On this date in 1969, Apollo 11 successfully deposited the first humans on the Moon. Lunar officials protested the lack of proper visas, but since they were imaginary, they largely went unheeded.
Maria Skobtsova (Мария Скобцова) (or Maria of Paris) (or Mother Maria) (1891 – 1945) was born in Riga (now in Latvia) but grew up “on the shore of the Black Sea” (in a tide pool?). Her father, both devoutly Orthodox and mayor of Anapa, died when she was 14, leading to a faith crisis from which she emerged an atheist. Her mother, devoutly Orthodox but not mayor of anything, moved the family to St. Petersburg, where Elizaveta (not yet Maria; you’ll see) fell in with revolutionaries and poets and artists (oh my!) and even married one. She began to be attracted to Christ, not as God, but as a self-sacrificing hero. (She complained that her comrades would argue all night until it was “fried egg time,” but weren’t terribly interested in actually dying for the cause.) Reading about Christ and the saints reawoke her faith, and convinced her that what Russia needed was not revolution but Jesus. She applied and was (amazingly) admitted to the Nevsky Monastery’s academy, their first woman student.
Between 1913 and 1914 her marriage collapsed, her first daughter was born, the Great War began, and she moved back to the south. She was visiting in St. Pete when the October Revolution came, and heard Lenin betray her party at the first All-Russian Soviet. She returned to Anapa and was elected deputy mayor, arrested, and tried. But the judge was her old schoolmaster, Daniel Skobtsov, who acquitted and fell in love with her, and vice versa (well, she didn’t acquit him, just fell in love). They were married, then in fear fled to Georgia (where their son Yuri was born), then Yugoslavia, then Paris.
There she began touring, lecturing, and most importantly listening to Russian refugees. She envisioned a semi-monastic community for them, and when her marriage died, at the suggestion of her bishop and with the understanding that she would not be cloistered, she was tonsured a nun, with the name Maria. (Told you.) She built a refuge for poor expats, whom she sought in the highways and hedges, sometimes spending all night in some dive café talking and smoking with some downcast soul. Some clucked their tongues at such behavior, turning the Russian quarter into a regular chicken coop. Metaphorically.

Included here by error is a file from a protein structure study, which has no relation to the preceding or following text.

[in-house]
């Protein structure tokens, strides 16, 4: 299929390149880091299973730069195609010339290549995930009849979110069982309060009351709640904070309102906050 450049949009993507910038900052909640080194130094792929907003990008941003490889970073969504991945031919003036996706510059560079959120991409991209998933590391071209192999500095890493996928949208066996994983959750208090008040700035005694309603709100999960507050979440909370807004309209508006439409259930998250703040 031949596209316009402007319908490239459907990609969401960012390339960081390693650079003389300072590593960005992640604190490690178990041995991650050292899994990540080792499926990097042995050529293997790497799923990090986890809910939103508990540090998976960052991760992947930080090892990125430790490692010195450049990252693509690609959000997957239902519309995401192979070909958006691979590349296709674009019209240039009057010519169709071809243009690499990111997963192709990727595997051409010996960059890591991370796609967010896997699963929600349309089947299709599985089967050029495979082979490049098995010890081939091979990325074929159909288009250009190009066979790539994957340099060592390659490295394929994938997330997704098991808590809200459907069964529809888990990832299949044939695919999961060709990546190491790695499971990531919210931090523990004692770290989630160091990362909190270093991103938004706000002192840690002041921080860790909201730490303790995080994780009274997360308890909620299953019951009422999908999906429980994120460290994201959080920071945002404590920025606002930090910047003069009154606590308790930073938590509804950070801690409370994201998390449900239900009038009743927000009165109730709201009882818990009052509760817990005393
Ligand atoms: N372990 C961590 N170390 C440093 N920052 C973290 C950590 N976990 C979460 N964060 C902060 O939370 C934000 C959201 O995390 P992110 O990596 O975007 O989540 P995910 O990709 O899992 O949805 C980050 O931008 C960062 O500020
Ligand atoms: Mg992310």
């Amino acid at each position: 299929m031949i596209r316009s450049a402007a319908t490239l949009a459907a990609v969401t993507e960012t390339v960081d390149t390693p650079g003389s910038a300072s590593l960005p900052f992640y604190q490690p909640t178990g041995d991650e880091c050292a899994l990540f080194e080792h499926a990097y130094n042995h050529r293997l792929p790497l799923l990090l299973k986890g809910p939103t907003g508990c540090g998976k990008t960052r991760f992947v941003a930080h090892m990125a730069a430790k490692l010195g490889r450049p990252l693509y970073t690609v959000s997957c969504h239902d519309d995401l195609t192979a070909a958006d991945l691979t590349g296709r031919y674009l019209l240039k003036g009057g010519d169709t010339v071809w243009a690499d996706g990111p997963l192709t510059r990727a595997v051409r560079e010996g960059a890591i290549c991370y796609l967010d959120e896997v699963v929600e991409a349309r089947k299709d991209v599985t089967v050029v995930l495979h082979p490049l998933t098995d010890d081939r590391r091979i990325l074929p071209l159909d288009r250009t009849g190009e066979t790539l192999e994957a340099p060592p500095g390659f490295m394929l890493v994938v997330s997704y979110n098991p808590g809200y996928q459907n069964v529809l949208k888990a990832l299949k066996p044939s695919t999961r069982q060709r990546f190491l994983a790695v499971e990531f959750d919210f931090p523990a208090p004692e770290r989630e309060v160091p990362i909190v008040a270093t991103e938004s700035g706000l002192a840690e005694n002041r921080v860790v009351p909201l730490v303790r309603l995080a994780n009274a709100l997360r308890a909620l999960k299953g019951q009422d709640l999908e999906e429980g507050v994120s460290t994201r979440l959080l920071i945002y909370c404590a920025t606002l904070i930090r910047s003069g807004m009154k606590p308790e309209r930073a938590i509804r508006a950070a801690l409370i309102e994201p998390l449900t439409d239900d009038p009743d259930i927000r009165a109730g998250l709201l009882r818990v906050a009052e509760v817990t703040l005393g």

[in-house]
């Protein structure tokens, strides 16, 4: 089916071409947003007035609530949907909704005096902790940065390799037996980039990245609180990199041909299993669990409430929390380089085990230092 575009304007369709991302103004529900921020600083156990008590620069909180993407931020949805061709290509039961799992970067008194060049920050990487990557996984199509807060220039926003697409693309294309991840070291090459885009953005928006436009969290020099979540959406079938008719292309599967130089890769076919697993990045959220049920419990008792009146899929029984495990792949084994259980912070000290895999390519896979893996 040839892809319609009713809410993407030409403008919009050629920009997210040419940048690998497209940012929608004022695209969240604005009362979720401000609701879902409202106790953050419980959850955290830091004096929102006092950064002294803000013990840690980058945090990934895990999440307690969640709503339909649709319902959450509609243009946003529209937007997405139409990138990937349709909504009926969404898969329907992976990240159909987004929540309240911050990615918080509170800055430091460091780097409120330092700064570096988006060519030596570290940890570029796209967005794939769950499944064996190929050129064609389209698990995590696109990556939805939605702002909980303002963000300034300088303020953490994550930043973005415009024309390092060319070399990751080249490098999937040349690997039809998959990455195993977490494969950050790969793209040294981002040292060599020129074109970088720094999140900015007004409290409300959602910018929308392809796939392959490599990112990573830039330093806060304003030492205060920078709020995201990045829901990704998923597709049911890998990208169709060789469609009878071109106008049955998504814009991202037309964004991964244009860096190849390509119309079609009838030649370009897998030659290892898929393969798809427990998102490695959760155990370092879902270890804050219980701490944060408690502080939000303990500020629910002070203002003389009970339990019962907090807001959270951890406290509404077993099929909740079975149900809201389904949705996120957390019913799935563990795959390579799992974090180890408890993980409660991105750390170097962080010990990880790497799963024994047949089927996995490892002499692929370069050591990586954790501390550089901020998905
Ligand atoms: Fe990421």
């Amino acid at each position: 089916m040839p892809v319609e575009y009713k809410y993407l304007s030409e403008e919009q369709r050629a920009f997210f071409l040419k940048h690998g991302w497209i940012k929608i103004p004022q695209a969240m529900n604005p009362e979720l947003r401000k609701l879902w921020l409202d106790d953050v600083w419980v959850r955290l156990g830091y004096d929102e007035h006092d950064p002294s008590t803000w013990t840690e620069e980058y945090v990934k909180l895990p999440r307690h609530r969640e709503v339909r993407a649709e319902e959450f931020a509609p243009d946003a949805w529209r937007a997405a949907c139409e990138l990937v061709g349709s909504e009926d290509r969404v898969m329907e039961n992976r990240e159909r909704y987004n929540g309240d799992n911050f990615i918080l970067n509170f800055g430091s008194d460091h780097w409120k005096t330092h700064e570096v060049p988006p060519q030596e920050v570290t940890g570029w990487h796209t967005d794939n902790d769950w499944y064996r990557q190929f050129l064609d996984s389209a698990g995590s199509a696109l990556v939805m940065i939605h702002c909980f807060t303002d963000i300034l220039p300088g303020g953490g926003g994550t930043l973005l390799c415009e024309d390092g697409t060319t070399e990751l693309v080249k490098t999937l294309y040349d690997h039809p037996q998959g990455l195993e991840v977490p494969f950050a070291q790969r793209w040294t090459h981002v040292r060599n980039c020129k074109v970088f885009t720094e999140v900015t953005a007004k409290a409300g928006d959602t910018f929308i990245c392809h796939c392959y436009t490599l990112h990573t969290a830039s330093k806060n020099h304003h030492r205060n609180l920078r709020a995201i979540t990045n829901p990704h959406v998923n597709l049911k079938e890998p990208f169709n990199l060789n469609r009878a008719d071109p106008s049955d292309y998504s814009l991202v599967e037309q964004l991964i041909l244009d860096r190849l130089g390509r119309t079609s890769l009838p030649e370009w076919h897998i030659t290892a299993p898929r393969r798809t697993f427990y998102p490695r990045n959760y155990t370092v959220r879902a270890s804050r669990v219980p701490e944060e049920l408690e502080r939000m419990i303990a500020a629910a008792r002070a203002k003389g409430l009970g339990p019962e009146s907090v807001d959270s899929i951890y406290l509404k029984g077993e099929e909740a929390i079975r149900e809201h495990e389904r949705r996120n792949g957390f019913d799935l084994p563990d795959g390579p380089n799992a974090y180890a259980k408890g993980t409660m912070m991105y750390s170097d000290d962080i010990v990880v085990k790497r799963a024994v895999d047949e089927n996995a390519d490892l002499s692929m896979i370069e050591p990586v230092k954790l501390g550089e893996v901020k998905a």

When France fell to the Nazis, her priest, Father Dmitry, began signing fake baptismal certificates for Jews, and later, when things got really ugly, an underground railroad was set up. When the Jews were gathered into the stadium, Maria smuggled food in, and children out — in trash bins. Eventually the Gestapo busted the community. Dmitry was interrogated, and when ordered “Show me the Jews!” he lifted his pectoral crucifix and said, “Here’s a Jew.” Mensch. Maria was sent to Ravensbrück, where she showed Christlike peace and humility, gave away the better part of her food ration, and finally died in the gas chamber. She was recognized as a saint (in 2004) by the Ecumenical Patriarchate, and as Righteous Among the Nations (in 1985) by Yad Vashem.
Elijah (Elias) (IX Cent. BC(E)), greatest of the prophets of Israel, confronted King Ahab about Baal worship, strictly forbidden by the Mosaic Law’s monotheism clause. In a showdown with the Baalian priests, he instructed each side to create an altar for sacrifice, and pray for its god to kindle the flames. When Baal boycotted the proceedings, Elijah cheekily taunted, “Cry aloud; for he is a god: either he is musing, or he is gone aside, or he is on a journey, or peradventure he sleepeth and must be awaked.” He drenched his own firewood with water, and called upon the God of Israel, who sent down “fire from heaven” and burned the whole thing up, even the water that had overflowed onto the ground in puddles. He then had the Baalite priests rounded up and killed. Ahab’s wife Jezebel, somewhat peeved, vowed to do the same to him, but he fled to the desert, and was ultimately taken up to heaven in a whirlwind. He is the patron of the Carmelite order.
Copyright © 2013 Alex Riggle. All Rights Reserved.
July 20 (Wikipedia)
Righteous Martyr Maria (Skobtsova) (OCA) – Main source
Hackel, Sergei. Pearl of Great Price: The Life of Mother Maria Skobtsova (book on paper)
Maria Skobtsova (Wikipedia)
Righteous Among the Nations Honored by Yad Vashem by 1 January 2013: Russia (pdf)
The Bible (There are many great Bible resources online; my favorite is Bible Gateway). – Main source (quote is from ASV, in the public domain)
Elijah (Elias), Prophet (St. Patrick DC)